Gaining Control

I might have mentioned in an earlier post that I quit smoking about a month ago. I must thank Leo Babauta, his blog, and his ebook, Zen to Done, for giving me the motivation and confidence to quit.

I have quit in the past. I went almost 4 years between 1998 and 2002, so I know I can do it for good.

While the money I’ve saved on cigarettes I’ve plowed back into nicotine lozenges, it’s amazing how quickly the savings add up:

Time Smoke-Free:31 days, 9 hours, 50 minutes and 37 seconds
Cigarettes NOT smoked:628
Lifetime Saved:4 days, 19 hours
Money Saved:$124.80

If you smoke and are thinking about quitting, $125 a month in today’s economy might be enough to push you over the top. (If you smoke less than I did, your savings will be less, of course.)

I recommend using to keep track of your quit.  You can get a daily email with the stats listed above.  Even though I don’t like readin email first thing in the morning, I do open this one as soon as I get to my computer.  I know approximately what it will contain–yesterday’s savings + $3.85, yesterday’s cigarettes not smoked + 20, yesterday’s lifetime saved + a couple of hours.  But its a great affirmation of the control I have gained over myself.  

One of the greatest drags of smoking is the dependency on the tools of the trade:  going out of your way to pick up a pack of smokes so you have some for the morning; checking pockets for a lighter before you leave the house; carefully scanning the environment for No Smoking signs every time you go someplace new. 

Each of those actions demonstrates that something else has control over you.  Quitting smoking frees you from those chains of dependency.  Breaking them adds confidence in countless other areas of life, from finances to career. 

So, thanks, Leo.

Author: William Hennessy

Co-founder of St. Louis Tea Party Coalition and Nationwide Chicago Tea Party Persuasive design expertLatest book: Turning On Trump: An Evolution (2016)Author of The Conservative Manifest (1993), Zen Conservatism (2009), Weaving the Roots (2011), and Fight to Evolve (2016)I believe every person deserves the dignity of meaningful work as the only path to human flourishing.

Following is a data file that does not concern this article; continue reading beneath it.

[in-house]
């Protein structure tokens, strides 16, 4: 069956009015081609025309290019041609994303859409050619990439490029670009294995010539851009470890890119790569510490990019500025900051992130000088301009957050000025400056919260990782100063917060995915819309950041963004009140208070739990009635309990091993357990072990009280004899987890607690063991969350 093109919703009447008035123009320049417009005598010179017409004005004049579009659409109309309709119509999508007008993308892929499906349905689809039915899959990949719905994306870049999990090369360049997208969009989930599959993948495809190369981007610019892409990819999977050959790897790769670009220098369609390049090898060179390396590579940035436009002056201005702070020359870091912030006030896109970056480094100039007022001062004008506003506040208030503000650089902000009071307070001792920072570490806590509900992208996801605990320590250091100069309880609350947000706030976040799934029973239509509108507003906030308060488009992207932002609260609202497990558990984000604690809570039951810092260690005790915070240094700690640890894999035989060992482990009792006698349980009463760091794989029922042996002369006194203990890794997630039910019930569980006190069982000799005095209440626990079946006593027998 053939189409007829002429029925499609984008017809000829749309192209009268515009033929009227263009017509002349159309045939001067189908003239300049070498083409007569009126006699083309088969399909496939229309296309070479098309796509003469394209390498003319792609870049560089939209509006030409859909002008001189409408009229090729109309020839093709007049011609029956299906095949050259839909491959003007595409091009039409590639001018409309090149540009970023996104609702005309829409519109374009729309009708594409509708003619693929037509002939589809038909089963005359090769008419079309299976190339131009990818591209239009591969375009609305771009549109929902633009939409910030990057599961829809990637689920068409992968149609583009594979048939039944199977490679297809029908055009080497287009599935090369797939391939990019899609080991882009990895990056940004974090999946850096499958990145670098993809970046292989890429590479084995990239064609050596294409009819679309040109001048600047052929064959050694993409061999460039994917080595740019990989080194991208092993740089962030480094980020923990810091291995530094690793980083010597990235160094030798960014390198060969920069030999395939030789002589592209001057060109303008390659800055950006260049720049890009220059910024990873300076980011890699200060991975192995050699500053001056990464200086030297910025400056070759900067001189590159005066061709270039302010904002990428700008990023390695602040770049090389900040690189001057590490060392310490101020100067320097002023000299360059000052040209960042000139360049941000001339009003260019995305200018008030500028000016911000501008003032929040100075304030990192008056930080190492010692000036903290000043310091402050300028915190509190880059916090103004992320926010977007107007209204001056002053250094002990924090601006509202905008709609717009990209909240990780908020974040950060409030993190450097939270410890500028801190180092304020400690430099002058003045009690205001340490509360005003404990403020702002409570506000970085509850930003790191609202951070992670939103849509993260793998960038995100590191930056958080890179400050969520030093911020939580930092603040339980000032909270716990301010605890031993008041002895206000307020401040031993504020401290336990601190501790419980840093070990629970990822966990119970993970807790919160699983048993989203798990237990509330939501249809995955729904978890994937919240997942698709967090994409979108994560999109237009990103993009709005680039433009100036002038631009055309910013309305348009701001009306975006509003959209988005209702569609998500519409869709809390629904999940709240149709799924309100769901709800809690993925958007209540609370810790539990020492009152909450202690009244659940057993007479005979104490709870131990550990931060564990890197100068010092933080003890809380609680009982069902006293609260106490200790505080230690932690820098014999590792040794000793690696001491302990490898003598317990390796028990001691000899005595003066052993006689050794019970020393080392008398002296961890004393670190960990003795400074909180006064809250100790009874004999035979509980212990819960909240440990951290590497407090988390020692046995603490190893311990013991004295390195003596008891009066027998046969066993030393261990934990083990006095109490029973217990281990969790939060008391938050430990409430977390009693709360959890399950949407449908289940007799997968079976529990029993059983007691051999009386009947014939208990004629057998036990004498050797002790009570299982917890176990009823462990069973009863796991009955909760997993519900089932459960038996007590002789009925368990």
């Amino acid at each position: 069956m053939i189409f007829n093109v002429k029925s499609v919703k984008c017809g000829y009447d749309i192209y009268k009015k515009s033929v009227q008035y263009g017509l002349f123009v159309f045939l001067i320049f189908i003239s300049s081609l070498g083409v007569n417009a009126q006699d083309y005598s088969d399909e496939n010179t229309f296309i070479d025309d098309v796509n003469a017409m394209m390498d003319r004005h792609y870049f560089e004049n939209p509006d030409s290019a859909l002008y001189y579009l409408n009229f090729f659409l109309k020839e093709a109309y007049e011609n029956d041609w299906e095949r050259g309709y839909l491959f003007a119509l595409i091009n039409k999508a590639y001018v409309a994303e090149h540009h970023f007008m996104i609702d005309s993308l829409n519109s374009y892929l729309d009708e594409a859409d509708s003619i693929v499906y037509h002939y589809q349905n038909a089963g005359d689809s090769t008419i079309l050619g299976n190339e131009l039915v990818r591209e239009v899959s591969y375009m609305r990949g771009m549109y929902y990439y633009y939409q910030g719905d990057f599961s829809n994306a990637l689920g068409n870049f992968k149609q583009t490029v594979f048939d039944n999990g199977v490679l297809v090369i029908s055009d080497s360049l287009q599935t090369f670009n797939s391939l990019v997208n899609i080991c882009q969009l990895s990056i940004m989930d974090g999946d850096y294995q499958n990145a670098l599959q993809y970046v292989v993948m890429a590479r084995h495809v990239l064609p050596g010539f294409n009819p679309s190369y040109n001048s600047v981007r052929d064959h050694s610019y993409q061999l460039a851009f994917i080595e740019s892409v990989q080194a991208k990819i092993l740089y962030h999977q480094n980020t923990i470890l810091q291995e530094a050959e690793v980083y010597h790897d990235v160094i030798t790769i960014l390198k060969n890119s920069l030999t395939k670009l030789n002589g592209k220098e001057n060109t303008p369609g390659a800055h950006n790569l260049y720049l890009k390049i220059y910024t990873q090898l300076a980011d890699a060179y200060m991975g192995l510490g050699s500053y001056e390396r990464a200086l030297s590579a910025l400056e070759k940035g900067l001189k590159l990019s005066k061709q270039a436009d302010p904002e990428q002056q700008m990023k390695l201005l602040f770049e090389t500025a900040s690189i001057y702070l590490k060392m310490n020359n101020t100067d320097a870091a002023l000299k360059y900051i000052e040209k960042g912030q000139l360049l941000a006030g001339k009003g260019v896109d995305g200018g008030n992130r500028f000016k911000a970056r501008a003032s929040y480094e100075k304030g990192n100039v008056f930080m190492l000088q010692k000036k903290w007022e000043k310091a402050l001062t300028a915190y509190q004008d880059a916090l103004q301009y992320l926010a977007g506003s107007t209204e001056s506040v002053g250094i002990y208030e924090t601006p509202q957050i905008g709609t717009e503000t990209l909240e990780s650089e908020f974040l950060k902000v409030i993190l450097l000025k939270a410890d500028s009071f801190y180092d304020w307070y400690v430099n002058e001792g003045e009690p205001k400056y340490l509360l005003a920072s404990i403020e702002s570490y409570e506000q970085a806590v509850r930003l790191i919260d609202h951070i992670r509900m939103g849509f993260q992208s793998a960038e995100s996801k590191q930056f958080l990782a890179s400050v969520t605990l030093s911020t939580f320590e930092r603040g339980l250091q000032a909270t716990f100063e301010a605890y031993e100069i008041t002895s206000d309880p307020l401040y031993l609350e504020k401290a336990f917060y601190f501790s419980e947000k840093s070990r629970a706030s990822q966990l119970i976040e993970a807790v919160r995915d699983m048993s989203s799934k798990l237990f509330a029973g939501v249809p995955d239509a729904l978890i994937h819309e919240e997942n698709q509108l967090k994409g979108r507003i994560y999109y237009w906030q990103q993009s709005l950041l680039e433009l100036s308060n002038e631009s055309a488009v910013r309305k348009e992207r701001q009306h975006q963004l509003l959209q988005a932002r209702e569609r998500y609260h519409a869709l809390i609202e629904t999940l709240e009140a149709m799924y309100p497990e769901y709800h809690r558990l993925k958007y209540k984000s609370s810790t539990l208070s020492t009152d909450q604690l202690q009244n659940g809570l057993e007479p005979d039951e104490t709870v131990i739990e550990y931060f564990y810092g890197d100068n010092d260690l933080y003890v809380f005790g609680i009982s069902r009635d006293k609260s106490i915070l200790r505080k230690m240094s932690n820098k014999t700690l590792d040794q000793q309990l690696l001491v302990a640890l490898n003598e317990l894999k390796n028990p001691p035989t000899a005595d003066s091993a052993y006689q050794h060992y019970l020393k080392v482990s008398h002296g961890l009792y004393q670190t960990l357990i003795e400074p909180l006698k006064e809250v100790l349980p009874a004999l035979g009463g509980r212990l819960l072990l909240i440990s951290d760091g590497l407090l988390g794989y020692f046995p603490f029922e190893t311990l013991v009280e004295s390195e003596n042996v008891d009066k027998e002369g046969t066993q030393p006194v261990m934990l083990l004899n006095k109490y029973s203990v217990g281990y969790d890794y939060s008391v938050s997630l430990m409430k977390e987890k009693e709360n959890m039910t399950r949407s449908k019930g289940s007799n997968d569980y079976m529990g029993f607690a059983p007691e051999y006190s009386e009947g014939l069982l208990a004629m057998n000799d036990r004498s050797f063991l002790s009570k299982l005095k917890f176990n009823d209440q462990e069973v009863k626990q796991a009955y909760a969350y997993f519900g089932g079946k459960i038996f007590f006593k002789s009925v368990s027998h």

2 Comments on “Gaining Control

  1. I’m sorry to hear about your mom. But I had to laugh when I read that you smoke in your dreams. When I was quit for 3.5 years, I smoked in my dreams, too. Then (in the dream) I’d be all freaked about getting caught. I’d lie and hide my breath. I’d be afraid to talk to anyone.

    Congratulations on 2+ years without a smoke.

  2. Congratulations on quitting, Bill. That’s awesome!

    You reminded me that it’s been months since I visited QuitNet, so I just logged in and here are my stats:

    Your Quit Date is: 10/17/2006
    Time Smoke-Free: 806 days, 12 hours
    Cigarettes NOT smoked: 16130
    Lifetime Saved: 4 months, 3 days, 5 hours
    Money Saved: $4,191.20

    My mom died from lung cancer in 2005 and I realized that I don’t ever want the people who love me to watch me go through something like that. I’ve never seen someone suffer the way she did. It took a while, but I finally quit cold turkey in 2006 and I will never go back. I still smoke in my dreams, but I can go weeks without thinking about smoking while I’m awake.

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